Ajax seem to be applying a variety of methods when it comes to strategies that involve playing out from the back and dominating possession. An interesting one that they have incorporated lately is the use and position of full-backs on the side of the attack.
In this analysis, we see Ajax looking to progress through the thirds patiently, while Waalwijk have seemingly packed out the central area to force the home side out wide. Ajax, however, use this to their advantage. The circled player is Noussair Mazraoui, the Ajax right-back. Typically, we would expect to see an Ajax full-back a little higher, but much wider – hugging the touchline. His positioning in the middle means his marker will follow him into the middle, opening up spaces to attack wide – as we can see, right-winger Antony is available in acres of space thanks to Mazraoui’s positioning.
This gives Ajax a stronger chance of bypassing the Waalwijk midfield quickly and entering the attacking third to create a goalscoring opportunity. However, this would become predictable if Ajax opted for this method every time, which is why they strike a good balance – sometimes we did also see the full-backs supporting attacks in a more conventional, high and wide area.
This image shows exactly what is discussed above. On the ball is left-back Martinez, whose natural ability as a midfielder means he has the necessary on-the-ball skillset to apply himself as an attacking wide full-back. By locating himself in a wider area, it forces an opponent to come out and apply pressure, leaving some extra, potentially dangerous space in a more central position.
The idea of mixing between playing narrow and wide full-backs is creative and effective from Ajax as it gives the opponent a hard time in remaining defensively organised and cutting off the various passing options Ajax have in accordance to the wide/narrow system. Furthermore, when the wide-full back is in a position like this, it gives the winger on the same side (Tadic in this scenario), more of a licence to press on into a more advanced position, trying to get in behind the defence.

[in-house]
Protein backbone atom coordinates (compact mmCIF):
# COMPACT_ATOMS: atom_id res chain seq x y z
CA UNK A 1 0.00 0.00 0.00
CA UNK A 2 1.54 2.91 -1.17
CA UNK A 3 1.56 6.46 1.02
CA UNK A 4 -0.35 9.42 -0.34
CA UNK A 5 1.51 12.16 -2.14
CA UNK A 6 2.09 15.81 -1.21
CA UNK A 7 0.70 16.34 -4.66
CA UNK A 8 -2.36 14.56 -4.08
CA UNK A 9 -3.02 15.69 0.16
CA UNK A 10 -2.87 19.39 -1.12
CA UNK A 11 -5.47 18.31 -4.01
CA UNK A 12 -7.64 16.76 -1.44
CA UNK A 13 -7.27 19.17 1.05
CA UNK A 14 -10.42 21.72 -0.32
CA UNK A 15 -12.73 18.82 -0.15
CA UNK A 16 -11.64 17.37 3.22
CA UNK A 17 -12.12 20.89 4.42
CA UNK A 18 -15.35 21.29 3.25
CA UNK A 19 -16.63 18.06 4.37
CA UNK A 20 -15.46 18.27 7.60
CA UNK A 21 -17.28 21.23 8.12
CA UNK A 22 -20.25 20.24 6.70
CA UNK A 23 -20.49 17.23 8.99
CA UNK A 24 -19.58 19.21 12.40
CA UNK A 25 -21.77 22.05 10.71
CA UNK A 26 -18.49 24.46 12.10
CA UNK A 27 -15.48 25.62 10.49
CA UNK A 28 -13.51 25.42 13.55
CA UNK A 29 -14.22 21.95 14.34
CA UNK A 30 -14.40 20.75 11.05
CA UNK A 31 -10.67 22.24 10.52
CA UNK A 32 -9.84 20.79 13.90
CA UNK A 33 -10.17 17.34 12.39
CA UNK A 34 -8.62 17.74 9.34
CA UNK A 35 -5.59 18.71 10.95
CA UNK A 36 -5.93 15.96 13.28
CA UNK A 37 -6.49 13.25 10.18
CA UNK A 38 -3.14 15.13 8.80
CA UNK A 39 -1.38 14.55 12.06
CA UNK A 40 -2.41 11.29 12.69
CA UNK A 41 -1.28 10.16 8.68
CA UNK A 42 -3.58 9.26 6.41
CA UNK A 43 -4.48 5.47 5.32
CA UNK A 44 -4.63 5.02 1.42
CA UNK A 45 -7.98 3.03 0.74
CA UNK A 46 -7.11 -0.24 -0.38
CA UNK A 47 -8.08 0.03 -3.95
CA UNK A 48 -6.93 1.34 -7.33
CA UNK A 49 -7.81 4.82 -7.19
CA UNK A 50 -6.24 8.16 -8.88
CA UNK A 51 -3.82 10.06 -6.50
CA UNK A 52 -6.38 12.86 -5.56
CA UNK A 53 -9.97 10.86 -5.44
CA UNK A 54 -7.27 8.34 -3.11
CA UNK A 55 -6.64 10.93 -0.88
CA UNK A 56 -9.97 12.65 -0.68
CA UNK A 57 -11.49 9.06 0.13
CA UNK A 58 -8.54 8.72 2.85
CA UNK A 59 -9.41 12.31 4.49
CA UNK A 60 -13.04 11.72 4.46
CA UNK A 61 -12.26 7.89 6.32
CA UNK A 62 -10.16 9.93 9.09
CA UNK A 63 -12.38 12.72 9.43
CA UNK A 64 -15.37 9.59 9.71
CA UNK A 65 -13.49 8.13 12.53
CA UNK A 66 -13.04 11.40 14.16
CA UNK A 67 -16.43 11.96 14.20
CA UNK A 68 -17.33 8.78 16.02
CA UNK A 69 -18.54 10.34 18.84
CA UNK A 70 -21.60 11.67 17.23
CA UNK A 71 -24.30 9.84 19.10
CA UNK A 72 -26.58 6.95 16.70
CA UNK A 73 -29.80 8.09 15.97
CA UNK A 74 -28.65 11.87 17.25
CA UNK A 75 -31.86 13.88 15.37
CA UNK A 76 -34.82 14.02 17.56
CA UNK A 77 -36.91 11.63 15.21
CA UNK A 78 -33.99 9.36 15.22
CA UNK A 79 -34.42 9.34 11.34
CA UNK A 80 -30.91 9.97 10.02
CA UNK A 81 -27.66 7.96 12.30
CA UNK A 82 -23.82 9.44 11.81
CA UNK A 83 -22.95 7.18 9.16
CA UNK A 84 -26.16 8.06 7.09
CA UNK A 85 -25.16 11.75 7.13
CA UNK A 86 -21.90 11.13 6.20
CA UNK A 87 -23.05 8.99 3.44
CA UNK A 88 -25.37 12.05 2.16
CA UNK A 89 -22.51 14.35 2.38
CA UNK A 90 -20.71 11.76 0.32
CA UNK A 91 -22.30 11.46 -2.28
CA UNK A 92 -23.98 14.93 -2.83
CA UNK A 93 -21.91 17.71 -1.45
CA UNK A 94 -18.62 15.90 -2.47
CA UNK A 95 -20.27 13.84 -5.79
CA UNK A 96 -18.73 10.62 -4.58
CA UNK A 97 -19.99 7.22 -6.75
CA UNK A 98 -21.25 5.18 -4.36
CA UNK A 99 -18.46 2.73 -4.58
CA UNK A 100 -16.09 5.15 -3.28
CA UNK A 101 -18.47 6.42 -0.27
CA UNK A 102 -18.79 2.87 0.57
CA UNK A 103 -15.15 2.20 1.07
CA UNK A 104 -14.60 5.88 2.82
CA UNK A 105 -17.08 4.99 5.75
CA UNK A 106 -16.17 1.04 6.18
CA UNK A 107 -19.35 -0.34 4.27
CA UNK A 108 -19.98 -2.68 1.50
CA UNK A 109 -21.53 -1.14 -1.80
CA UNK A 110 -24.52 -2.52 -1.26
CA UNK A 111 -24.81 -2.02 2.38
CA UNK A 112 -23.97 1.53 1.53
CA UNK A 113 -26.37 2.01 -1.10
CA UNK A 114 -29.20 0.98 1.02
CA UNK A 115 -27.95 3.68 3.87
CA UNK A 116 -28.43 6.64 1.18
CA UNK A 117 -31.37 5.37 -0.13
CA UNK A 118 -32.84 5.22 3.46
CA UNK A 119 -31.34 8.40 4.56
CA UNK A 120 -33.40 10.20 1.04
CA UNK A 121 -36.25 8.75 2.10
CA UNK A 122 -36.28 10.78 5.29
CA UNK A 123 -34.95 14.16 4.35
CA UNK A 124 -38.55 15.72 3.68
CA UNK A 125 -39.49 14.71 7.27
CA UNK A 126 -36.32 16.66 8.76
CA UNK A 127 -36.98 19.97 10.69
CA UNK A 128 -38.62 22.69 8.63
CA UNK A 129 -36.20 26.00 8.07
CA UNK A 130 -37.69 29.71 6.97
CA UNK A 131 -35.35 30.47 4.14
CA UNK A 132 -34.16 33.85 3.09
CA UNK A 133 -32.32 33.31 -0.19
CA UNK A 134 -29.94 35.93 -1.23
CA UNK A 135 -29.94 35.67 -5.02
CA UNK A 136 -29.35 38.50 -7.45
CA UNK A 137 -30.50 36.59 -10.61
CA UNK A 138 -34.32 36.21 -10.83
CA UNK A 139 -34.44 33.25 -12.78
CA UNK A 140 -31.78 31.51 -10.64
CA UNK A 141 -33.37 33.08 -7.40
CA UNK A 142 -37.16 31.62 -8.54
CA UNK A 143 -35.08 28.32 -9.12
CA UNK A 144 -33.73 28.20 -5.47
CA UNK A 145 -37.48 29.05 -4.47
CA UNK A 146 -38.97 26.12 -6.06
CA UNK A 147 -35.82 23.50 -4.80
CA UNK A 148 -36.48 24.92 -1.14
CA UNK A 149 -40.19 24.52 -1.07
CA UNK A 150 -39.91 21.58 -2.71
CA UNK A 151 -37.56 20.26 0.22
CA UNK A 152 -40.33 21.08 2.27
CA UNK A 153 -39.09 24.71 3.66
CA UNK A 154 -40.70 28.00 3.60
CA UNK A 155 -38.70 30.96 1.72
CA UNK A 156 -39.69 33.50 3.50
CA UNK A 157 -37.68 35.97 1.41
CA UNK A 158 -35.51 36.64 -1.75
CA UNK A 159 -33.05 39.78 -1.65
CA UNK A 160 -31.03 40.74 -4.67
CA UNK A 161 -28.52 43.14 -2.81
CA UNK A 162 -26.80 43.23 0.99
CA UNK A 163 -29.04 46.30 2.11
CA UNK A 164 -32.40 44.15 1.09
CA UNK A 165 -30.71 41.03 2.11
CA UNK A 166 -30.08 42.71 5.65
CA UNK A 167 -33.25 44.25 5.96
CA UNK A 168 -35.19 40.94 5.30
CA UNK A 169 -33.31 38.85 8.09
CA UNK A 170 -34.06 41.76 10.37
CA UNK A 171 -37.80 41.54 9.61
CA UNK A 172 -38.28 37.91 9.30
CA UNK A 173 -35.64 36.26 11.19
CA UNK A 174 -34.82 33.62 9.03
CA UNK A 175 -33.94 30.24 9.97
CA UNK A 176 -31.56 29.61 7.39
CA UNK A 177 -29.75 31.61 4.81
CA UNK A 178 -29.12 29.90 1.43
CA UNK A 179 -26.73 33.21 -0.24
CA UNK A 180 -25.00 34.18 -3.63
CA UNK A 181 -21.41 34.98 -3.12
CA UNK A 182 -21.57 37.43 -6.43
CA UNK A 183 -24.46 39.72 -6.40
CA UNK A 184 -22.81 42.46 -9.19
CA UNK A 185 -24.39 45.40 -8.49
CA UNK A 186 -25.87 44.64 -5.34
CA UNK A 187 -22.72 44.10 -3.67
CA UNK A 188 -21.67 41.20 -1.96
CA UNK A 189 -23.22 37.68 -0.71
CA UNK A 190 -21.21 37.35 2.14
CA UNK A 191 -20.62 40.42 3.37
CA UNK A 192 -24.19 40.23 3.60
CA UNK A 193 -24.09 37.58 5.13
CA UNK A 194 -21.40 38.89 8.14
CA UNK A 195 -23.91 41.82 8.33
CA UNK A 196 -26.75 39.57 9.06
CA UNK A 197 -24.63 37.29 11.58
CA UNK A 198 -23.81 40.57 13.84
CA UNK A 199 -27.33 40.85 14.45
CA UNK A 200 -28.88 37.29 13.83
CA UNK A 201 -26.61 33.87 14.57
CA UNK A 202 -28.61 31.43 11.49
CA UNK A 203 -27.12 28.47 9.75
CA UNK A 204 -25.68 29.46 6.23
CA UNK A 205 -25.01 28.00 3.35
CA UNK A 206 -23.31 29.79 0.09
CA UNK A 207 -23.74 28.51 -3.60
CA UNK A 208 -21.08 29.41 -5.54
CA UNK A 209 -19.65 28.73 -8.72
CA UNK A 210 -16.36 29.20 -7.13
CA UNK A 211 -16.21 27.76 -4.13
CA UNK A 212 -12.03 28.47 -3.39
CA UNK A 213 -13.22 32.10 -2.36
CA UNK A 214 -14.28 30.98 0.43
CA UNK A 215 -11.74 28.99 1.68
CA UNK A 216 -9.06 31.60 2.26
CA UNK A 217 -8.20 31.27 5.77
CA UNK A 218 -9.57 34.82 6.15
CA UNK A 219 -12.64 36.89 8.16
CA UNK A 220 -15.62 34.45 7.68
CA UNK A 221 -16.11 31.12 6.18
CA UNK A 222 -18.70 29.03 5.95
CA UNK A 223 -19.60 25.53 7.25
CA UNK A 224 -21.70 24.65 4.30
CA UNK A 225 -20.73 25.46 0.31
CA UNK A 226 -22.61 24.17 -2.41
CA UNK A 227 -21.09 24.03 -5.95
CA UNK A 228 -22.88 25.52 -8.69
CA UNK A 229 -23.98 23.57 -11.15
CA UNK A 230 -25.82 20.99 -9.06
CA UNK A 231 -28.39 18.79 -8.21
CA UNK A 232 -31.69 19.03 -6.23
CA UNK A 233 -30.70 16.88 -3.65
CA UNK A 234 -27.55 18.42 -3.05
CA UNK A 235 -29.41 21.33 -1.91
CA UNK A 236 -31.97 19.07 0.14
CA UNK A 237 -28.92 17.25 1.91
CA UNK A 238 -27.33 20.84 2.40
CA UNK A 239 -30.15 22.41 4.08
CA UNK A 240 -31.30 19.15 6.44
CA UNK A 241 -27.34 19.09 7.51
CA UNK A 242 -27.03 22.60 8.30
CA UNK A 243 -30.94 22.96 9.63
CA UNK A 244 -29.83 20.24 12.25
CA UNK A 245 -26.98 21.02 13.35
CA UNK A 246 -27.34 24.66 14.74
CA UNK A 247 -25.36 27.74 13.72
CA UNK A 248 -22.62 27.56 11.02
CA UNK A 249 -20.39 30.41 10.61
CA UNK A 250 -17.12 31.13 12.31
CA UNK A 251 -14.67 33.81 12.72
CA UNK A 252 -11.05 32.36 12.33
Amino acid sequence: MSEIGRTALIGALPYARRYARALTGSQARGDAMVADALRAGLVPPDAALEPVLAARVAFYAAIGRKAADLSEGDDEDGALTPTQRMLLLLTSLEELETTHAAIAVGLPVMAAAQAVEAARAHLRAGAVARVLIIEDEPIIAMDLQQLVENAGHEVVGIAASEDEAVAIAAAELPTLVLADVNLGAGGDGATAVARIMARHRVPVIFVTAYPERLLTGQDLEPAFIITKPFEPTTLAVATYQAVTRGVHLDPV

Above is an example of how Ajax have the ability to dominate possession in dangerous areas of the pitch. What doesn’t help Waalwijk out is the organisation of their midfield unit. While the back four is narrow and well organised, the midfielders – from the central players to the wide men, are essentially cancelling out the defence’s work in this phase of play.
Kudus, the man on the ball, is completely unchallenged, leaving him to play the next pass with no pressure. Luckily for Waalwijk, the pass attempt was a poor one and the right-back was on hand to intercept it. Quality of the pass aside, positionally, Ajax are very impressive in areas like this. The two highlighted central players are in a decent area to receive the ball: Labyad is lingering on the last defender and ready to make the run-in on goal, and Martinez has caught the Waalwijk right midfielder napping and makes a bursting run into a dangerous area – he was Kudus’ target. It is dominant and patient play like this that allows Ajax to threaten opposition defences so frequently. They recorded a total of 50 attacks in the game, attempting 21 shots on goal.
Ajax – keeping Waalwijk out